Last updated: October 24, 2016
Openprise is committed to the security of your data in transit and at rest. We adopt security best practices to ensure your data is secure and only authorized users have access to it.
Hosting and Physical Security
Openprise uses Amazon Web Services (AWS) to host our servers. AWS is a premier cloud hosting company with a strong track record for security and trusted by the world’s largest companies. AWS servers are located in highly secure data centers. Physical access is restricted to authorized personnel. Premises are monitored and access is logged.
You can read further about AWS security and certifications here: aws.amazon.com/security/
Isolation of Services
Openprise servers run on Linux virtual machines which are isolated from one another and from the underlying hardware layer. Server processes are restricted to a particular directory.
Openprise services are accessible only over HTTPS secured connections. Traffic over HTTPS is encrypted and is protected from interception by unauthorized third parties. Openprise uses strong encryption algorithms with a minimum key length of 128 bits.
All network access, both within the data center and between the data center and outside services, is restricted by firewall and routing rules. Network access is logged and logs are retained for a minimum of 30 days.
Openprise servers deny access to all unauthorized ports, except that SSH access (protected by TLS and private key authentication) is enabled for administration. Administrative access is granted only to select Openprise administrators and IP addresses. Openprise administrators do not access customer data without explicit permission from the customer. Permission is requested only for the purpose of assisting the customer with configuration and debugging.
Customer data in Openprise is encrypted both in transit and at rest.
Openprise uses a three-tier data security model to help you control data access for your users, to ensure users are only allowed to access the data they are entitled to see and edit.
By default, all services and all data are available to all users within your company account. The data security policies are subtractive policies. Each policy layer acts as a filter to restrict users’ access to data. You can enable any of these 3 security layers independently.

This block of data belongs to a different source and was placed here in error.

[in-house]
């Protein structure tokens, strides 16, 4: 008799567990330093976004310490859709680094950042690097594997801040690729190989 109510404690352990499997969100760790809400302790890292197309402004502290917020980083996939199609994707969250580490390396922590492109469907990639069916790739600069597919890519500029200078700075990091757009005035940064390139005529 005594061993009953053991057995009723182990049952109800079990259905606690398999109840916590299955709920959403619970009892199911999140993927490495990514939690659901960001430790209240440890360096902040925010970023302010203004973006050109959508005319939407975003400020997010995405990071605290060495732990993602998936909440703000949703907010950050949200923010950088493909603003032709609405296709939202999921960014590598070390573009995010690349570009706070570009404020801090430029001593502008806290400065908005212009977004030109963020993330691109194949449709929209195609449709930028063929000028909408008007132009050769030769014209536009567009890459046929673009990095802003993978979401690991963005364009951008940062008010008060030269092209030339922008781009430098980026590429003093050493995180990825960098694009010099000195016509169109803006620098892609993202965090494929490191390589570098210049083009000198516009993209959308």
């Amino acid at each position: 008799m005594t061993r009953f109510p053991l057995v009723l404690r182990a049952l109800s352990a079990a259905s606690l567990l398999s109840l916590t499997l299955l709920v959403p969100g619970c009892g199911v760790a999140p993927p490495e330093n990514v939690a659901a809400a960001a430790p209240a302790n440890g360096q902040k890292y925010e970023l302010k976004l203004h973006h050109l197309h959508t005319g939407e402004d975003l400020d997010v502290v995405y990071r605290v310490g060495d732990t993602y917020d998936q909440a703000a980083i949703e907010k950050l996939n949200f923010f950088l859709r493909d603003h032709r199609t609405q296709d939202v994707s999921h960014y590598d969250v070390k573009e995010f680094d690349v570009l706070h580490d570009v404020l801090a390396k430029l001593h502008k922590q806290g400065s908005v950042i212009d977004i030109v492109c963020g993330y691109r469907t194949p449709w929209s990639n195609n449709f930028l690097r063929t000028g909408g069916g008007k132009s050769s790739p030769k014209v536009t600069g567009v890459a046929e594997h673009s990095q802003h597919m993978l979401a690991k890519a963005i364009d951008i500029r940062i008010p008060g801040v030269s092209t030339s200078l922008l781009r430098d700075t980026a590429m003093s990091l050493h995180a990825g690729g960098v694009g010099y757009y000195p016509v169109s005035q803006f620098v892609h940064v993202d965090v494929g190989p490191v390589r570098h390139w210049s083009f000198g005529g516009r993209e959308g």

- Access policy – The first level of security is controlling users’ access to the services. You can choose to restrict access by organization.
- Data ownership policy – Once a user has access to a service, the second level of security controls what subset of data each user is allowed to see. You can set policies to filter data for users from each organization.
- Data redaction policy – Once a user can see data, the third level of security controls how each attribute is presented to users. For example, you can mask social security numbers or scramble employee IDs.
By default, users within your account are allowed to see each other, including each other’s rules and alerts. You can restrict users’ visibility to only see oneself.
Openprise users log in to the system using email address and password. Openprise requires the use of reasonably strong passwords. Passwords are not stored in clear text, but as a secure hash. The hash is used because it is a good counter against common password guessing attacks and attempts to reverse engineer passwords from the hash.
Resetting a password requires access to a user’s registered email and the reset action is time limited.
Excessive failed login attempts will result in an account being automatically locked out.
If a session becomes inactive for a period of time, the user is automatically logged out and is required to authenticate again.
Access to Your Data Accounts
When Openprise connects to a data source like Google Drive using user-supplied credentials, where possible this is done using OAuth 2.0. The advantage of using OAuth is that Openprise does not need to store users’ credentials. Openprise simply stores an OAuth token that grants Openprise limited access to users’ data. Users can easily revoke this token at any time. If the data source does not support OAuth and Openprise is required to store users’ credentials, they are encrypted using a 256-bit key. Connections to data sources are via secure HTTPS connections if supported by the data source.
Openprise engineers have been trained in secure coding practices. Openprise application architecture includes mitigation measures for common security flaws such as those in the OWASP Top 10. The Openprise software uses industry standard, high-strength algorithms such as AES. Periodic security tests are conducted, including using scanning and fuzzing tools to check for vulnerabilities.